Incentivizing Renewables

Updated: Jul 10

July 7, 2022

Mountaineer News | The Editors

Hot Topic Thursday's

STATEWIDE - West Virginia Attorney General Patrick Morrisey was at the center of the Supreme Court's recent decision to curb the ability of the Environmental Protection Agency to regulate greenhouse gas emissions. Morrisey brought the case against the agency, and the high court's decision has renewable-energy experts pointing to the federal tax code as a way to further shift the nation away from fossil fuels. Gregory Wetstone, president and CEO of the American Council on Renewable Energy, said tax incentives for clean energy would be a promising path toward reducing emissions, but tax reform has been slow-moving. "Incentives for fossil fuels have been on the books for more than 100 years, and remain in force," Wetstone pointed out. The Supreme Court ruling has prompted lawmakers to take a closer look at climate-related legislation. President Joe Biden's Build Back Better plan would allot $300 billion in clean-energy tax credits over the next decade. Its opponents criticize the price tag. Morgan King, climate campaign coordinator for the West Virginia Rivers Coalition, said it is up to states now to take the lead in efforts to cut carbon emissions. But federal figures say West Virginia still gets 88% of its electricity from coal-burning power plants. "If at the federal level we can't regulate those greenhouse gas emissions, it is going to be a tremendous challenge to meet those science-based targets," King acknowledged. According to the latest Intergovernmental Panel on Climate Change report, without drastic cuts in carbon emissions, the planet is on track to hit the 1.5 degree Celsius warming mark within the next two decades.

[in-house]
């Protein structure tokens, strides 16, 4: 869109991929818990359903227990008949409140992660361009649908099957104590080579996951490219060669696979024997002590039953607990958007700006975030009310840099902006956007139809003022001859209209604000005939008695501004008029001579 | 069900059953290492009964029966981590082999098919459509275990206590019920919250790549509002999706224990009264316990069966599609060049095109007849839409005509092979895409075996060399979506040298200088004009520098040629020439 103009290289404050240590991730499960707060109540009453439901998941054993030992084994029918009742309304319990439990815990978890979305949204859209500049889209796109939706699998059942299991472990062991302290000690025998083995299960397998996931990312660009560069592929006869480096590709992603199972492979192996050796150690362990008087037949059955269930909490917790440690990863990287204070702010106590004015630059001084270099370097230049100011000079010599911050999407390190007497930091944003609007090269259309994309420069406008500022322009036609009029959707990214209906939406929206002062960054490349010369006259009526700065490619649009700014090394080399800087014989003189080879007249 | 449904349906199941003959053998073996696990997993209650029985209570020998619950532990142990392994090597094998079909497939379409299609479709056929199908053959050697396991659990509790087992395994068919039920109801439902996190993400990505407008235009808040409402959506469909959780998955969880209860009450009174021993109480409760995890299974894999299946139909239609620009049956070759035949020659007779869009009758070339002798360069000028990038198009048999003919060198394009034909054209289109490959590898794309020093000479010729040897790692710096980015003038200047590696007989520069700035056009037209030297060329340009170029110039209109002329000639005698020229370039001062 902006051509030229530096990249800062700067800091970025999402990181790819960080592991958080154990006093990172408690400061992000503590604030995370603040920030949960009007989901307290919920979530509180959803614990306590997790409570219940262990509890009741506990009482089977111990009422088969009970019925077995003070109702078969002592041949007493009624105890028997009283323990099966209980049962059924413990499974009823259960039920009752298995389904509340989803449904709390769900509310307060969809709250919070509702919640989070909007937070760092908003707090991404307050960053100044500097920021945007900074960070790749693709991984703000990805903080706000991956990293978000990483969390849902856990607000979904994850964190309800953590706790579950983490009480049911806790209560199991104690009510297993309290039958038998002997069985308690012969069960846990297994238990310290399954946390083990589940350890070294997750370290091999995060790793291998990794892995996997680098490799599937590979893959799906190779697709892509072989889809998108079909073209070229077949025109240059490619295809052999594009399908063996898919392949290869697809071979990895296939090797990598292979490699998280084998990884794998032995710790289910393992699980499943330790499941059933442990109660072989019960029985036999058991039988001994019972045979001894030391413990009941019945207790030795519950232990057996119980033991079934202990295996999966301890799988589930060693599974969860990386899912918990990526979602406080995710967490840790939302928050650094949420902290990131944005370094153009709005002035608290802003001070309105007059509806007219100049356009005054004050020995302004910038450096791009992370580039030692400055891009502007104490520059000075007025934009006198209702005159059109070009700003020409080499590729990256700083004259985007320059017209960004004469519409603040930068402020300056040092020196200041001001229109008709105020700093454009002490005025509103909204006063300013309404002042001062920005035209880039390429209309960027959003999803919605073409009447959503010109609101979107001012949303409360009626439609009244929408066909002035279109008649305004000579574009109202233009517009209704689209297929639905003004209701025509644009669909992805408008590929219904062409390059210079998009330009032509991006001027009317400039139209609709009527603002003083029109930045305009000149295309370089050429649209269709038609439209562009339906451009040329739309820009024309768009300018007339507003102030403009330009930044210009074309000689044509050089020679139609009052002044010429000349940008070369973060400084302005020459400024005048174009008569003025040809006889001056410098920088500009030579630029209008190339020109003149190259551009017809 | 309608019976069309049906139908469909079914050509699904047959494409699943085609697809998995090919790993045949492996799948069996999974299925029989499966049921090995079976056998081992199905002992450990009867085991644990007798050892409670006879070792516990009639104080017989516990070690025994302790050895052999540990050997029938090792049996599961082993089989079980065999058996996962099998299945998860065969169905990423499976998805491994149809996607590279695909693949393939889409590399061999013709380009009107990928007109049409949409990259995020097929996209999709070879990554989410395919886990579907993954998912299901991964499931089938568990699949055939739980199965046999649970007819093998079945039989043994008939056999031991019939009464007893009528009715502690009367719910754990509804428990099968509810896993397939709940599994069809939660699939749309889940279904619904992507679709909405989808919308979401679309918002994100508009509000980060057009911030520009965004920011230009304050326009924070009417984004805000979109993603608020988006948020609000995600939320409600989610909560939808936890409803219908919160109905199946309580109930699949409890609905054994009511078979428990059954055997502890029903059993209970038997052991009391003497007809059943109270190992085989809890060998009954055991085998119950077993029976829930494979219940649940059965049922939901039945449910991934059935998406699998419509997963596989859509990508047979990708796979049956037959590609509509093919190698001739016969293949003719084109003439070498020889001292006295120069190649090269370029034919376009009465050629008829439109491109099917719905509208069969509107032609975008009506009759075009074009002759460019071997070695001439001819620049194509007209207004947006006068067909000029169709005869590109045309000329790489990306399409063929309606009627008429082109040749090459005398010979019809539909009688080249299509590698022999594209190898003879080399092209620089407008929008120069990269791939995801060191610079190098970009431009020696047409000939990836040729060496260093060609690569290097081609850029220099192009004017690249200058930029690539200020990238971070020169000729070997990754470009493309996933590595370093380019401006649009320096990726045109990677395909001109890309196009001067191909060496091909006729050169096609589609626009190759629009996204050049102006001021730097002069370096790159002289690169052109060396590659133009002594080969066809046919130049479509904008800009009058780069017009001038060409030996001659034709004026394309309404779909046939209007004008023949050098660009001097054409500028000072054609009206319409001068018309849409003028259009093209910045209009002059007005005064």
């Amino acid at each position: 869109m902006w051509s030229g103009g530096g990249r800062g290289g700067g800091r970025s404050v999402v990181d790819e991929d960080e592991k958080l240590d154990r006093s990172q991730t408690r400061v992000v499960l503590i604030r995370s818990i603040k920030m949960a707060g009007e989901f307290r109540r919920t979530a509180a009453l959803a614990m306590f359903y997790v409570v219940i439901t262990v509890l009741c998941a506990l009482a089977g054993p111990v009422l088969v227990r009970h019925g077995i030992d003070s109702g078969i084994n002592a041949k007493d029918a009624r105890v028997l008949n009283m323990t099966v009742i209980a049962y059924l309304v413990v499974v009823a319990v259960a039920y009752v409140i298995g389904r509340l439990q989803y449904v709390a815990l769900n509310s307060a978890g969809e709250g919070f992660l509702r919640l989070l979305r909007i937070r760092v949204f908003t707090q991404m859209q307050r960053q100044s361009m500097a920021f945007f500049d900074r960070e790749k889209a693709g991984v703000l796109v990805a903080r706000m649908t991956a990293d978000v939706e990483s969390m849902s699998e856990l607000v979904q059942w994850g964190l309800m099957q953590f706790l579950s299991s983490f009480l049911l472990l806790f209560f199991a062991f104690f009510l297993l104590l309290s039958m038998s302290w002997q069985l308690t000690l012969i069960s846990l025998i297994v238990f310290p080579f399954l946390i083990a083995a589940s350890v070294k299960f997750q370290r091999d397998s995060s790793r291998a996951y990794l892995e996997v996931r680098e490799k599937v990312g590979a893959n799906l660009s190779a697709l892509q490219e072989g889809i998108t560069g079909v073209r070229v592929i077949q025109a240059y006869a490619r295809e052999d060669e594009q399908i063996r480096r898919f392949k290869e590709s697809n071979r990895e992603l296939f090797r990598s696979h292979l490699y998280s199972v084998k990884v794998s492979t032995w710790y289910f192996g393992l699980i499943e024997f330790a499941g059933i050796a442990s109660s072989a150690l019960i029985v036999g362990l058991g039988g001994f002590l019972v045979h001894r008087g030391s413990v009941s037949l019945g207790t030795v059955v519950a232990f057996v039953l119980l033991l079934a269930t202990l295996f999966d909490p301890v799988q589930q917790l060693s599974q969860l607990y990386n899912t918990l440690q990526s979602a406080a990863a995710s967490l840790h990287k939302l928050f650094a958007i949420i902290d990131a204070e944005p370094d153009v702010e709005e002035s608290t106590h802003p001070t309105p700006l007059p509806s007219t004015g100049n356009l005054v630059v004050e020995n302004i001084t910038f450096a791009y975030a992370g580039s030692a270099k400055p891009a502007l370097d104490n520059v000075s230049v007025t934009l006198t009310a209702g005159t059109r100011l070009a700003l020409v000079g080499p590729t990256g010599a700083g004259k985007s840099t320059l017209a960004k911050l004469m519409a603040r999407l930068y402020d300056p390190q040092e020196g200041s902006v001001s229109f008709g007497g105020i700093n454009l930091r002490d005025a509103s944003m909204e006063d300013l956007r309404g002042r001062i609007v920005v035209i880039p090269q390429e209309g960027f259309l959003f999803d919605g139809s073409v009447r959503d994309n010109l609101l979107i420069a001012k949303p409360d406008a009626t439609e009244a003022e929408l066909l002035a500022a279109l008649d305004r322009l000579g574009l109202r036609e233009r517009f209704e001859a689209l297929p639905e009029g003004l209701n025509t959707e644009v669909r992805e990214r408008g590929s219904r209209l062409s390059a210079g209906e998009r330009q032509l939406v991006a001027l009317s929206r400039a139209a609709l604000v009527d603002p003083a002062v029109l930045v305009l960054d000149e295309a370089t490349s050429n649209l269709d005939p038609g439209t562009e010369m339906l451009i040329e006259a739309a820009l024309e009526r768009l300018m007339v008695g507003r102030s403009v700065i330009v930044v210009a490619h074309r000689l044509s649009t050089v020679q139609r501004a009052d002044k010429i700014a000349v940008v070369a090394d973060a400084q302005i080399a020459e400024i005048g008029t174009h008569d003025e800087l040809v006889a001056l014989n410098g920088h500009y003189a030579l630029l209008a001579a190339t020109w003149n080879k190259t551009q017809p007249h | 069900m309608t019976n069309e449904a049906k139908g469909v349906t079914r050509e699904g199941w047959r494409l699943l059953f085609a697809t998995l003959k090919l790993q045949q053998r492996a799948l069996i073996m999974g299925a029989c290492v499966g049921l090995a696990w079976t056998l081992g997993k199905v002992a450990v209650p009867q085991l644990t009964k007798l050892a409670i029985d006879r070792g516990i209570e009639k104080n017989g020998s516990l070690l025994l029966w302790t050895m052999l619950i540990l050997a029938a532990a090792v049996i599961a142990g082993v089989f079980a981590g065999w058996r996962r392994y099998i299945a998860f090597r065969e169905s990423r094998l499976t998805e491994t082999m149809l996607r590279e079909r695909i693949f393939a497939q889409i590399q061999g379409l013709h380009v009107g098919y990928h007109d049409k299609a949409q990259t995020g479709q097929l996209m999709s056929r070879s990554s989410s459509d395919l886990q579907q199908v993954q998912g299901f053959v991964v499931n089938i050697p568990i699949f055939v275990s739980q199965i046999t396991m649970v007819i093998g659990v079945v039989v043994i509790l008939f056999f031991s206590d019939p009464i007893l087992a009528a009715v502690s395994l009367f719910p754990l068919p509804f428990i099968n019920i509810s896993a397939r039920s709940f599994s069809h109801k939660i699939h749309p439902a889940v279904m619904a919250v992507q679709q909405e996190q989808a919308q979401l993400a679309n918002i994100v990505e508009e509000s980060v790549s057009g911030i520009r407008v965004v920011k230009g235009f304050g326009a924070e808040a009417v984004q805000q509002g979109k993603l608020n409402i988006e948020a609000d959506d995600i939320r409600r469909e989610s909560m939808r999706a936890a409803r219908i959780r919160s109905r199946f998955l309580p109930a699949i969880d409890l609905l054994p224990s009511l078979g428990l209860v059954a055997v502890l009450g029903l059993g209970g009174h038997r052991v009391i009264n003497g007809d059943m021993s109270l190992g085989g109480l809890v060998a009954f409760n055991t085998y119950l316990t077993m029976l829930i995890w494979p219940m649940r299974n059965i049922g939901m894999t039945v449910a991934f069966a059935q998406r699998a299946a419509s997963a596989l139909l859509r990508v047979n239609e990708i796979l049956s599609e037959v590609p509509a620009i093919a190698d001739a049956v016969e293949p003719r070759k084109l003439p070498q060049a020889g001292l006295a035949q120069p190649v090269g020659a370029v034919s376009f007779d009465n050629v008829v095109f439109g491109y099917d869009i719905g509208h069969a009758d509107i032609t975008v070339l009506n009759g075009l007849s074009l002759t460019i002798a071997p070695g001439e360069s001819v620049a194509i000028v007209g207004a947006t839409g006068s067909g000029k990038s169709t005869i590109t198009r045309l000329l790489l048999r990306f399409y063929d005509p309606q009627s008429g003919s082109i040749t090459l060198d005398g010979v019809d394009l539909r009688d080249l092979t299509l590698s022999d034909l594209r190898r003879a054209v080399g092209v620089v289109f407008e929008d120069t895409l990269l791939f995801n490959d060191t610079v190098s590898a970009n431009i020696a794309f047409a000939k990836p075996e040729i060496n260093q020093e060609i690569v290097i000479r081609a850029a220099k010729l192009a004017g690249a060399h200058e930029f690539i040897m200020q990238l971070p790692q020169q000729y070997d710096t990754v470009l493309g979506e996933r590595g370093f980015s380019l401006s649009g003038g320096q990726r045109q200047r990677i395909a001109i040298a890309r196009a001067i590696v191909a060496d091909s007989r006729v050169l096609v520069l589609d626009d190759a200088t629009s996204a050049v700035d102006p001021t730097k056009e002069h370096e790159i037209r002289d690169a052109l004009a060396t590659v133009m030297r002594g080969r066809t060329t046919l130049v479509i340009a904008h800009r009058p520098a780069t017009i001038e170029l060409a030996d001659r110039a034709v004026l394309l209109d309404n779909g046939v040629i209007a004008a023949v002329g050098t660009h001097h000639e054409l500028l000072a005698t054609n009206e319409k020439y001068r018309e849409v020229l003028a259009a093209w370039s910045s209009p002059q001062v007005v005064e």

References: Ruling U.S. Supreme Court 06/30/2022 Build Back Better framework White House 2021 Energy data U.S. Energy Information Administration 2022 Climate change report Intergovernmental Panel on Climate Change 04/04/2022 Pollution research Univ. of Colo.-Boulder 08/24/2021